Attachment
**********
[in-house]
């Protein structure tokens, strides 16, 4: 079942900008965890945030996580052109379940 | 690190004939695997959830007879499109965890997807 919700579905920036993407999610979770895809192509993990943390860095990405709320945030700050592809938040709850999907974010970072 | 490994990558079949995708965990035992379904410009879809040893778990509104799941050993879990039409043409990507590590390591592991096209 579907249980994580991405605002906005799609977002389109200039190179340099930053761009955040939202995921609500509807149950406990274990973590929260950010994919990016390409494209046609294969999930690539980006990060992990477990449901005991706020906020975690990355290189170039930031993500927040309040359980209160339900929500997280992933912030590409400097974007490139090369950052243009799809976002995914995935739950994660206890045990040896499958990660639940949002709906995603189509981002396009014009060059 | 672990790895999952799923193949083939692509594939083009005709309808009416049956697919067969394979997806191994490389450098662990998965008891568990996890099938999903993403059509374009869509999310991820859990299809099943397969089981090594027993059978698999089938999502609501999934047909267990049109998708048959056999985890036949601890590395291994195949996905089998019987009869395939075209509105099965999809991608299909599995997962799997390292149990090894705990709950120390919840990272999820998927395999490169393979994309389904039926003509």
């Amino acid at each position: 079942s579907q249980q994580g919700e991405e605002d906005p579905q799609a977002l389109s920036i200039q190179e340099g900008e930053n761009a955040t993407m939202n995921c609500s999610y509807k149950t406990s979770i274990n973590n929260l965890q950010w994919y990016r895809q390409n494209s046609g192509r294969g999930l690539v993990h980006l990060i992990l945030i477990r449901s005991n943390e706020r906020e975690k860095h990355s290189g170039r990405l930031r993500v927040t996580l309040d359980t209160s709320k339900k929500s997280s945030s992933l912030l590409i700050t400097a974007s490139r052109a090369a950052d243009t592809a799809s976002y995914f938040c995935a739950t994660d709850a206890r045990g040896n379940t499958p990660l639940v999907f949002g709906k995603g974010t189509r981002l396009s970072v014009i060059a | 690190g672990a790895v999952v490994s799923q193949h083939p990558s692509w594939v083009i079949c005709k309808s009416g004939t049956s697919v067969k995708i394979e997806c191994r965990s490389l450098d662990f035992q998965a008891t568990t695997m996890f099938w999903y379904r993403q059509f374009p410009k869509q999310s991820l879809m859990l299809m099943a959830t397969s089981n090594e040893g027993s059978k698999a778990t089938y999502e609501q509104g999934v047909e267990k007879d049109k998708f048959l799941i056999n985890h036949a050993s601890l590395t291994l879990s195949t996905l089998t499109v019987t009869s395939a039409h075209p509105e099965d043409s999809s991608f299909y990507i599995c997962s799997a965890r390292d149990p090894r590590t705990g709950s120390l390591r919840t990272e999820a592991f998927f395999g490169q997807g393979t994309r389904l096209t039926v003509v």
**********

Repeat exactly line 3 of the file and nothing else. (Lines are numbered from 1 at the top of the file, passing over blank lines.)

């Amino acid at each position: 079942s579907q249980q994580g919700e991405e605002d906005p579905q799609a977002l389109s920036i200039q190179e340099g900008e930053n761009a955040t993407m939202n995921c609500s999610y509807k149950t406990s979770i274990n973590n929260l965890q950010w994919y990016r895809q390409n494209s046609g192509r294969g999930l690539v993990h980006l990060i992990l945030i477990r449901s005991n943390e706020r906020e975690k860095h990355s290189g170039r990405l930031r993500v927040t996580l309040d359980t209160s709320k339900k929500s997280s945030s992933l912030l590409i700050t400097a974007s490139r052109a090369a950052d243009t592809a799809s976002y995914f938040c995935a739950t994660d709850a206890r045990g040896n379940t499958p990660l639940v999907f949002g709906k995603g974010t189509r981002l396009s970072v014009i060059a | 690190g672990a790895v999952v490994s799923q193949h083939p990558s692509w594939v083009i079949c005709k309808s009416g004939t049956s697919v067969k995708i394979e997806c191994r965990s490389l450098d662990f035992q998965a008891t568990t695997m996890f099938w999903y379904r993403q059509f374009p410009k869509q999310s991820l879809m859990l299809m099943a959830t397969s089981n090594e040893g027993s059978k698999a778990t089938y999502e609501q509104g999934v047909e267990k007879d049109k998708f048959l799941i056999n985890h036949a050993s601890l590395t291994l879990s195949t996905l089998t499109v019987t009869s395939a039409h075209p509105e099965d043409s999809s991608f299909y990507i599995c997962s799997a965890r390292d149990p090894r590590t705990g709950s120390l390591r919840t990272e999820a592991f998927f395999g490169q997807g393979t994309r389904l096209t039926v003509v």